I proposed much the same articles as were granted at Port Mahon [see Minorca]; but the generals would listen to no proposals, but our being prisoners of war. I annex their letter and my answer, by which you will see that I was resolved to wait the general assault, when M. Prevot, commissary-General and Intendant of the colony, brought me a petition from the traders and inhabitants, which determined me to send back the officer who carried my former letter, to make our submissions to the law of force; a submission which in our condition was inevitable. This condition was such, that for eight days the officers had not, any more than the private men, one moment's rest. In all besieged towns there are entrenchments where those who are not on duty may retire, and be covered from the enemy's fire; but at Louisbourg we had not a safe place even for the wounded; so that they were almost as much exposed every minute of the four-and-twenty hours, as if they had been on the covered-way. Nevertheless, the men did not murmur in the least, nor discover the smallest discontent; which was owing to the good example and exact discipline of their officers. None deserted but foreigners, Germans, one of whom prevented an intended sally. As he had gone over to the enemy two hours before, it was not thought prudent to make it. The burning of the ships and of the caserns [barracks] of the King's and Queen's Bastions hindered our making another. A third had not better success; we proceeded no farther than the glacis of the covered-way, having missed the quay of a small passage which it behoved us to turn in order to take the enemy in flank: so that, of four sallies which were intended, one only succeeded, in which we made thirty grenadiers and two officers prisoners, besides those that were killed, among whom was a captain. We had about three hundred and thirty killed and wounded during the course of the siege, including officers. The crews of the king's ships are not comprehended in that number. The captain of a ship strikes [gives up] when his vessel is dismasted, his rigging cut to pieces, and several shot received between wind and water. A governor of a town surrenders the place when the breaches are practicable, and when be has no resource, by entrenching himself in the gorges of bastions, or within the place. Such was the case of Louisbourg. Add to this, that it wanted every necessary for such operations. General Wolfe himself was obliged to place sentinels on the ramparts ; for the private men and the sutlers entered through the breaches and gaps with as much ease as if there had been only an old ditch. Of fifty-two pieces of cannon, which were opposed to the batteries of the besiegers, forty were dismounted, broke, or rendered unserviceable. It is easy to judge what condition those of the place were in. Was it possible, in such circumstances, to avoid being made prisoners of war?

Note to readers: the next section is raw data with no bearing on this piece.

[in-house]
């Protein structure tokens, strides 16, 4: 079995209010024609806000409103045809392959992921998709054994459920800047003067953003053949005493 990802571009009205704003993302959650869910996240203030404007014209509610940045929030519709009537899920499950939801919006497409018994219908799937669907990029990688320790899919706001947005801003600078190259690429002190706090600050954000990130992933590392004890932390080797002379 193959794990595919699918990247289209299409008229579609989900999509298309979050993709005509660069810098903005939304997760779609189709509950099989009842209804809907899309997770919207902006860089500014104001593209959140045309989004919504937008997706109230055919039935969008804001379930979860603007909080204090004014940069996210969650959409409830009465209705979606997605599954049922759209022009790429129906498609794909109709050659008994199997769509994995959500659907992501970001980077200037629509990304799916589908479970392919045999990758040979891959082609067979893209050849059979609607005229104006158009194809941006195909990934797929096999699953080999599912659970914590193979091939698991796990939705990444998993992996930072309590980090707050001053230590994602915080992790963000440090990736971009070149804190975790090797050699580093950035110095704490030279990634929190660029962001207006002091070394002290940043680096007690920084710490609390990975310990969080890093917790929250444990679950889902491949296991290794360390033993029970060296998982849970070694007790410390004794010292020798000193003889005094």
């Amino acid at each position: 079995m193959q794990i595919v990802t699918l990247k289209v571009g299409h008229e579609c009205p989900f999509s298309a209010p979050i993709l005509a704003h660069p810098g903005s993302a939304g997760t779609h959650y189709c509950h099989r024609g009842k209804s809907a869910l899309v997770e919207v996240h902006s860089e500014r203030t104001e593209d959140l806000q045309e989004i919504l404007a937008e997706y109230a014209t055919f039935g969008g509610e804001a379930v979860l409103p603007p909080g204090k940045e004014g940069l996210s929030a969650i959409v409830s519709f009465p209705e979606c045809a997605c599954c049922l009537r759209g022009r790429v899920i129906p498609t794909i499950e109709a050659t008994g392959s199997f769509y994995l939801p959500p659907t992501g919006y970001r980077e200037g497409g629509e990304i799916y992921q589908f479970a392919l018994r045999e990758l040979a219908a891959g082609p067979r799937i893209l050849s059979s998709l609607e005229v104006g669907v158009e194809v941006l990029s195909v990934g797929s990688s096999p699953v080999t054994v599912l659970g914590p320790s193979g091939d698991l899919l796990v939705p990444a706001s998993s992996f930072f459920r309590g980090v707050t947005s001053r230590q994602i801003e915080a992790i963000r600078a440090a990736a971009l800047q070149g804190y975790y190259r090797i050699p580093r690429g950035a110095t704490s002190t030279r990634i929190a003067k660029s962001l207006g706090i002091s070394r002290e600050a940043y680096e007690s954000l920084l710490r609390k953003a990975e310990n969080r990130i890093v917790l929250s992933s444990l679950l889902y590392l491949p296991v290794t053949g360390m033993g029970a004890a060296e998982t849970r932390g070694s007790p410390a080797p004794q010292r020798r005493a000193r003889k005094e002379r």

I have the honour to be, &c.
Le Chevalier de Drucour.


[1] This letter, reproduced in support of blupete's history, was written by Chevalier de Drucour (c.1703-62) governor of Louisbourg (1754-8). Soon after his arrival in England, as a prisoner of war, Drucour wrote to one of his friends in Paris, in justification of his conduct at Louisbourg which Drucour gave up to the British on account of the Siege of 1758. A reproduction of this letter is to be found in Richard Brown's A History of the Island of Cape Breton (1869) at pp. 317-21.

[2] The number, in fact, was 12,000.

[3] The fortification from all accounts, except this of Drucour's, were in tolerably good shape, only after weeks of British cannonading did they begin to fall apart. I have listed the French men-of-war in the harbour, and the count was higher then that of Drucour's. Reenforcements, Canadians and Indians, under Boish├ębert arrived during the siege, not after; though, this force might as well have arrived after, as they were of little or no help to the French garrison.